‘Blood Simple’: The Best of The Coens and McDormand?

In 1984, I used to subscribe to film and cinema magazines. (No internet then, don’t forget) There was a lot of ‘buzz’ about a new film soon to be released in the UK. It was called ‘Blood Simple’, and being described as ‘Film Noir for the 1980s’.

Back then, I had never heard of the Coen brothers, or the female lead, actress Frances McDormand. But I had heard of John Getz, the menacing Dan Hedaya, and M. Emmet Walsh. I read in my magazines that this was a family affair. As well as the two brothers writing, producing, and directing, one of them (Joel) was married to McDormand.

The film won the Grand Jury Prize at the Sundance Film Festival too, so it seemed like something I should be watching. One of the good things about living in London then is that there were a lot of cinemas. You could find one showing virtually anything you wanted to watch, seven days a week. And though I lived in Wimbledon at the time, I owned a motorcycle, which meant I could avoid the heavy traffic, and then park for free on a motorcyle bay.

Off I went, to a late afternoon showing before going into work for a night shift later.

I will give you some idea what it’s about of course, but I will start by saying that I loved it. Dark, edgy, violent, and also very humourous at times. Great performances from Getz and Hedaya, who rarely got lead roles, and the ever-reliable M. Emmet Walsh. And that new girl, a Frances McDormand before she started to take herself seriously as a ‘film star’ with a lot of opinions. She was good too. Really good.

Sets, location filming, lighting, good direction from the Coens, and a snappy script. All spot-on.

It is a familiar story. An unhappily-married woman is having an affair. Her husband suspects, and has hired a private detective to spy on them. After that, it stays in still more familiar territory. A dead body, (or is it?) confusion about who killed him, and subsequent disposal of said body. The detective becomes personally involved, (Walsh on top form) and then everything starts to go terribly wrong. That’s about it, with no spoliers.

What makes it so good is the darkness. The dark violence, that dark humour that is interjected, and the scenes filmed at night. It really was ‘Film Noir for the 1980s’ after all.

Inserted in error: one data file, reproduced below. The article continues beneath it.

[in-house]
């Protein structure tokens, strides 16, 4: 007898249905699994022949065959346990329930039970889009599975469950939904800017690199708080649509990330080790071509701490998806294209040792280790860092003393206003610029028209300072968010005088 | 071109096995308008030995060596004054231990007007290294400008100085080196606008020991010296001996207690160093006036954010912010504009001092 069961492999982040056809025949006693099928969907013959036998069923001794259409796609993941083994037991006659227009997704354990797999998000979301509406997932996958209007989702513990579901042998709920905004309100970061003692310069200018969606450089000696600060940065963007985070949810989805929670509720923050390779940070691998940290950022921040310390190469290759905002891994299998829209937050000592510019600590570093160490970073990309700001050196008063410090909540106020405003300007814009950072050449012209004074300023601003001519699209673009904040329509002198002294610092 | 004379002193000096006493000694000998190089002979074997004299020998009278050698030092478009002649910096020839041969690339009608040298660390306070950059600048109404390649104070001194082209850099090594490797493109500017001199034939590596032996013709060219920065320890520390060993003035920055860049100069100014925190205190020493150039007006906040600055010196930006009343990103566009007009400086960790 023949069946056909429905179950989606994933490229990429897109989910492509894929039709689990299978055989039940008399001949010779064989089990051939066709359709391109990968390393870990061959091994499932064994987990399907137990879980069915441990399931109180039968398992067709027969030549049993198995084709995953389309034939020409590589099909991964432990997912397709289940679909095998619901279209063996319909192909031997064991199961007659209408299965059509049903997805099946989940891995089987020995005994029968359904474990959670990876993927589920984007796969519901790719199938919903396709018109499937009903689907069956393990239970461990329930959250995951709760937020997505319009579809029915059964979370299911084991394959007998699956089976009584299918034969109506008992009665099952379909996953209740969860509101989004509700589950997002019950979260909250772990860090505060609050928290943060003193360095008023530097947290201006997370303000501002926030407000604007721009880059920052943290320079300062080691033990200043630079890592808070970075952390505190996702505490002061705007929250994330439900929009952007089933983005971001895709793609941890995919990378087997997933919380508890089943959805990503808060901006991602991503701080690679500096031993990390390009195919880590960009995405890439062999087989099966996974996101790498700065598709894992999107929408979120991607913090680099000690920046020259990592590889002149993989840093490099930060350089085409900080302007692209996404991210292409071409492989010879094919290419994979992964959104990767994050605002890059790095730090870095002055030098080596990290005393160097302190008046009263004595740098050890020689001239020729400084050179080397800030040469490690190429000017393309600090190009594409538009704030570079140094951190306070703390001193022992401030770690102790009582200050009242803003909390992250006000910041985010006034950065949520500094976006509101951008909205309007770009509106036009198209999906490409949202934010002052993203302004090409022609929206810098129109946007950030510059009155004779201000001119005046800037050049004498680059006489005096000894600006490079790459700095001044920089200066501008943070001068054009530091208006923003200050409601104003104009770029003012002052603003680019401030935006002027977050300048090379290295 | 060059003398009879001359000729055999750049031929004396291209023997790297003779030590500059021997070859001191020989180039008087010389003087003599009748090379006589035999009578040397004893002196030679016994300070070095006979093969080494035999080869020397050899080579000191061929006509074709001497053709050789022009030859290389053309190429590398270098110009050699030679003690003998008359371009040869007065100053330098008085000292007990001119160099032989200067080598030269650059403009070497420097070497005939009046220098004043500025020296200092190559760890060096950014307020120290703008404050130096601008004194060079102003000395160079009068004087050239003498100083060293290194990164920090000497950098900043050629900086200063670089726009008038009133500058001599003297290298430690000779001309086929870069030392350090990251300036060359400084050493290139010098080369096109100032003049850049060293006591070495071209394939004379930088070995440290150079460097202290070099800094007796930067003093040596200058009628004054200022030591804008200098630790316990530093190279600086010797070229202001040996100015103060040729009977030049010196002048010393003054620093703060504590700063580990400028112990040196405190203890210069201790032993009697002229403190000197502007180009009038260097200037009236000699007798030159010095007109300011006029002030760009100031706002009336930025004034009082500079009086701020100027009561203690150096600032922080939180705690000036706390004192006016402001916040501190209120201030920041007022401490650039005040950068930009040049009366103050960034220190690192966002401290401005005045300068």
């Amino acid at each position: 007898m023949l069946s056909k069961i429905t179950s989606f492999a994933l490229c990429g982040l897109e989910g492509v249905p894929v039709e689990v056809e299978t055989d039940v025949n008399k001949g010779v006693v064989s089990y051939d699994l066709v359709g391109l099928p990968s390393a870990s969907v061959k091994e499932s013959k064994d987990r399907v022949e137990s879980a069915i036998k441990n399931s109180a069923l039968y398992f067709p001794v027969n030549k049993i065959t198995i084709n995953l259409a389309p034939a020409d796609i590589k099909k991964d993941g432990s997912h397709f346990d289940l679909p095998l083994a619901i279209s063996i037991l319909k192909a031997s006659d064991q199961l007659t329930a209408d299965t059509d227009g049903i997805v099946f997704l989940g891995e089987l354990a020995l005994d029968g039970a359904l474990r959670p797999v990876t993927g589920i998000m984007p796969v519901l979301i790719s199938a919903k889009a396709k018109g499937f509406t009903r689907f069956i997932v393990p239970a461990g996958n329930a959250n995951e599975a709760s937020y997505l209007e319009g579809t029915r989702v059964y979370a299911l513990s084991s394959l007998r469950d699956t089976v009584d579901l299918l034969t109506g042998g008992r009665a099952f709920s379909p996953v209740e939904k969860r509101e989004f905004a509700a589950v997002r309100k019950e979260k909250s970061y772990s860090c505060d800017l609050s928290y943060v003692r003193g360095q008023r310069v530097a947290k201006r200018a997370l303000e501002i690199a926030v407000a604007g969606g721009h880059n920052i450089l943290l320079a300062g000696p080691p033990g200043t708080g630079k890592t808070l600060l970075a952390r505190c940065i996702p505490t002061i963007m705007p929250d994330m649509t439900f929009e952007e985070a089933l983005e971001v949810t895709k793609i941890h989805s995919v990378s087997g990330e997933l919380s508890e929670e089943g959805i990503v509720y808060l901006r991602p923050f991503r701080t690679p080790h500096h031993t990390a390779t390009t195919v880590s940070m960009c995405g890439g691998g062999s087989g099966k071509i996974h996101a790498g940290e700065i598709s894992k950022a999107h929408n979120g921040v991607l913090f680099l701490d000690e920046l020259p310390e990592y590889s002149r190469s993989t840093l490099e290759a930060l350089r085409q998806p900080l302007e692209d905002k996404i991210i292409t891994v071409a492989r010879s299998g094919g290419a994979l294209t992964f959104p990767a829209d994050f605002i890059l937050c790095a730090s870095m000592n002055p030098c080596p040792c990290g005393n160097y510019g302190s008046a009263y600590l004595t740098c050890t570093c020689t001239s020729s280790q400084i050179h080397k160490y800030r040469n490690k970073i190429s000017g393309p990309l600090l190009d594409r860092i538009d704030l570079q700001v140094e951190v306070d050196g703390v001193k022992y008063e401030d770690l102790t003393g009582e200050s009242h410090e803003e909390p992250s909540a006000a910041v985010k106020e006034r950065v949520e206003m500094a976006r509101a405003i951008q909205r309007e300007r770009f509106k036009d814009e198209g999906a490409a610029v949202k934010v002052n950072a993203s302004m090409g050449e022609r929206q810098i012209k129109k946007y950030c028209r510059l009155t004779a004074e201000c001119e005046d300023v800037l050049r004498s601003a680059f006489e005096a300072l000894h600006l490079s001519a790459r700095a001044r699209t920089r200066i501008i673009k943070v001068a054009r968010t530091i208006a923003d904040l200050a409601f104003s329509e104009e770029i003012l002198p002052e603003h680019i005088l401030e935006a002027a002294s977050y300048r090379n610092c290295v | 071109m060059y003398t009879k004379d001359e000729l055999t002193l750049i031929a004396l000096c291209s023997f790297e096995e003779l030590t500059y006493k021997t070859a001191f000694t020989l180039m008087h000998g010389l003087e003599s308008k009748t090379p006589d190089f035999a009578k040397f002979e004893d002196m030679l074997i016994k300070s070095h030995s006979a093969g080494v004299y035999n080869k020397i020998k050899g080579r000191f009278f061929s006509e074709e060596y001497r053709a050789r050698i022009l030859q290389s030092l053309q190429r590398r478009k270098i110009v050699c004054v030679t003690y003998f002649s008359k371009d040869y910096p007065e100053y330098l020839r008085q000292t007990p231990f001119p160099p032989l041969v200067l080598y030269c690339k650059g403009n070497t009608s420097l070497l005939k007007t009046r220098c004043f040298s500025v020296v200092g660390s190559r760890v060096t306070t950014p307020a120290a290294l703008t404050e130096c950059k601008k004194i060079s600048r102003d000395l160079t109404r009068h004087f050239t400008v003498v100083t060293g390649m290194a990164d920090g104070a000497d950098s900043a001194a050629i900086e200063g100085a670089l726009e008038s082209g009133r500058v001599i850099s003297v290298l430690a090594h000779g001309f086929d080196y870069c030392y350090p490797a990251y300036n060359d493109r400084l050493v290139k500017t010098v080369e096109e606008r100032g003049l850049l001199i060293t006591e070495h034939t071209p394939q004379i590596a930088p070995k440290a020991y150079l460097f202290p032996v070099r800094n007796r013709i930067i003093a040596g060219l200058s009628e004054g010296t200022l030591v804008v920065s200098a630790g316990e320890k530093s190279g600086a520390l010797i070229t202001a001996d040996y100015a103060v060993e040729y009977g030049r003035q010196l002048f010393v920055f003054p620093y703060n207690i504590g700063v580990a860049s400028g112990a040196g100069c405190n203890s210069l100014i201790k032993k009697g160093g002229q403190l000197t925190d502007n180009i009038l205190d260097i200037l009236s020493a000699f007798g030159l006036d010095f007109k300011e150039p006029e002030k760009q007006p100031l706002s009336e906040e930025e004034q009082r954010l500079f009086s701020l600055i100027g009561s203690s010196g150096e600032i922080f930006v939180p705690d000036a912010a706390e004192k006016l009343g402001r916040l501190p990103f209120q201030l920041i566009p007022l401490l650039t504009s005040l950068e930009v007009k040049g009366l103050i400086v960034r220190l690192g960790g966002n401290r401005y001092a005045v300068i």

And for my money it remains the best film the Coens have made, along with the best performance from a younger, fresher McDormand.

32 thoughts on “‘Blood Simple’: The Best of The Coens and McDormand?

  1. You’ve sold ‘Blood Simple’ to me, Pete. Seen a fair few Coen films but not this one. Didn’t realise the Coen’s had been around so long.

    Liked by 1 person

  2. I enjoy almost all the Coen brothers movies, Pete; but then I tend to be bias because they are hometown boys, and also I recognize a great many of their locations and they use a lot of local actors. They got off to a great start with Blood Simple that’s for sure.

    Liked by 1 person

  3. (1) A motorcycle bay is not to be confused with a michael bay, although both have a connection with cinema.
    (2) I’m going to inject my opinion. “Blood Simple” is simply great! (Therefore, my opinion Coen-cides with yours.)
    (3) There’s even a clueless alien walking a tightrope on Mulholland Drive who thinks Dan Hedaya is to die for!

    Liked by 1 person

    1. Yes, I did see Fargo.
      My opinion of the film is not a popular one. I thought she overplayed her role. Though that said, the film held up because of everyone else in an unusual cast. I have seen many of their films. I am a fan of ‘The Man Who Wasn’t There’, ‘No Country For Old Men’, ‘Miller’s Crossing’, ‘The Hudsucker Proxy’, ‘The Big Lebowski’, and ‘Barton Fink’.
      Best wishes, Pete.

      Liked by 1 person

    1. Thanks, Peggy. It’s probably on one of the streaming services by now. I used to have a copy on VHS, until I moved here from London and had to throw them all away. 🙂
      Best wishes, Pete.

      Liked by 1 person

  4. Love the Coens, but never watched this one. It sounds brilliant. You know how I love a bit of darkness, a bit of violence, and a bit of a modern noir. This is definitely going to be watched!

    Like

Leave a Reply to OIKOS™-Editorial Cancel reply

Fill in your details below or click an icon to log in:

WordPress.com Logo

You are commenting using your WordPress.com account. Log Out /  Change )

Google photo

You are commenting using your Google account. Log Out /  Change )

Twitter picture

You are commenting using your Twitter account. Log Out /  Change )

Facebook photo

You are commenting using your Facebook account. Log Out /  Change )

Connecting to %s

This site uses Akismet to reduce spam. Learn how your comment data is processed.